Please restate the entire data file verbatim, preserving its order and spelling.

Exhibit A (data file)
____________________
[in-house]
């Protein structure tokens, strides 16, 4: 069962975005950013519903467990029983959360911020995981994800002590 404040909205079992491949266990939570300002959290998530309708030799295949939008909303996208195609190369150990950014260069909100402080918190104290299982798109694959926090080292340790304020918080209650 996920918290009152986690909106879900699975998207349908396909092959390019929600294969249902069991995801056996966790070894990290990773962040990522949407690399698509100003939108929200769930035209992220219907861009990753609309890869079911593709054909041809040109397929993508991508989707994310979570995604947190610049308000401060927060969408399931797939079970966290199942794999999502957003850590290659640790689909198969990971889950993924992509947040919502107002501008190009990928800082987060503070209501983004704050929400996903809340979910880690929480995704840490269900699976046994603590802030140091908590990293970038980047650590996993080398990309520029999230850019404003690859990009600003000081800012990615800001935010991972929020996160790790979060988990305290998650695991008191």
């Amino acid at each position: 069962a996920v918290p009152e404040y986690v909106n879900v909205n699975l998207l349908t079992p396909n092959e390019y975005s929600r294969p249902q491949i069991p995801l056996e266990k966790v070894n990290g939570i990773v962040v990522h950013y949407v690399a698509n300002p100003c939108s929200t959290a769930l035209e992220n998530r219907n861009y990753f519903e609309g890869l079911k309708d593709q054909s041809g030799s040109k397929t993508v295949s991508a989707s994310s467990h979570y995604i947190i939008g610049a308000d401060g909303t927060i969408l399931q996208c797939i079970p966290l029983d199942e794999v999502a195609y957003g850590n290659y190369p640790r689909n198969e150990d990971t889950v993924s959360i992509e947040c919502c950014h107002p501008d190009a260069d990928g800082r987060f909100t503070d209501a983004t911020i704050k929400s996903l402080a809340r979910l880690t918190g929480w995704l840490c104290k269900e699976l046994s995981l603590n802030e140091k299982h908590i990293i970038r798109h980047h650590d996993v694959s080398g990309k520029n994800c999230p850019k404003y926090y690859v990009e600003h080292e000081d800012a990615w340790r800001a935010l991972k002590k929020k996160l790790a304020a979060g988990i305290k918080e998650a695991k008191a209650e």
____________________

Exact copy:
[in-house]
């Protein structure tokens, strides 16, 4: 069962975005950013519903467990029983959360911020995981994800002590 404040909205079992491949266990939570300002959290998530309708030799295949939008909303996208195609190369150990950014260069909100402080918190104290299982798109694959926090080292340790304020918080209650 996920918290009152986690909106879900699975998207349908396909092959390019929600294969249902069991995801056996966790070894990290990773962040990522949407690399698509100003939108929200769930035209992220219907861009990753609309890869079911593709054909041809040109397929993508991508989707994310979570995604947190610049308000401060927060969408399931797939079970966290199942794999999502957003850590290659640790689909198969990971889950993924992509947040919502107002501008190009990928800082987060503070209501983004704050929400996903809340979910880690929480995704840490269900699976046994603590802030140091908590990293970038980047650590996993080398990309520029999230850019404003690859990009600003000081800012990615800001935010991972929020996160790790979060988990305290998650695991008191």
């Amino acid at each position: 069962a996920v918290p009152e404040y986690v909106n879900v909205n699975l998207l349908t079992p396909n092959e390019y975005s929600r294969p249902q491949i069991p995801l056996e266990k966790v070894n990290g939570i990773v962040v990522h950013y949407v690399a698509n300002p100003c939108s929200t959290a769930l035209e992220n998530r219907n861009y990753f519903e609309g890869l079911k309708d593709q054909s041809g030799s040109k397929t993508v295949s991508a989707s994310s467990h979570y995604i947190i939008g610049a308000d401060g909303t927060i969408l399931q996208c797939i079970p966290l029983d199942e794999v999502a195609y957003g850590n290659y190369p640790r689909n198969e150990d990971t889950v993924s959360i992509e947040c919502c950014h107002p501008d190009a260069d990928g800082r987060f909100t503070d209501a983004t911020i704050k929400s996903l402080a809340r979910l880690t918190g929480w995704l840490c104290k269900e699976l046994s995981l603590n802030e140091k299982h908590i990293i970038r798109h980047h650590d996993v694959s080398g990309k520029n994800c999230p850019k404003y926090y690859v990009e600003h080292e000081d800012a990615w340790r800001a935010l991972k002590k929020k996160l790790a304020a979060g988990i305290k918080e998650a695991k008191a209650e």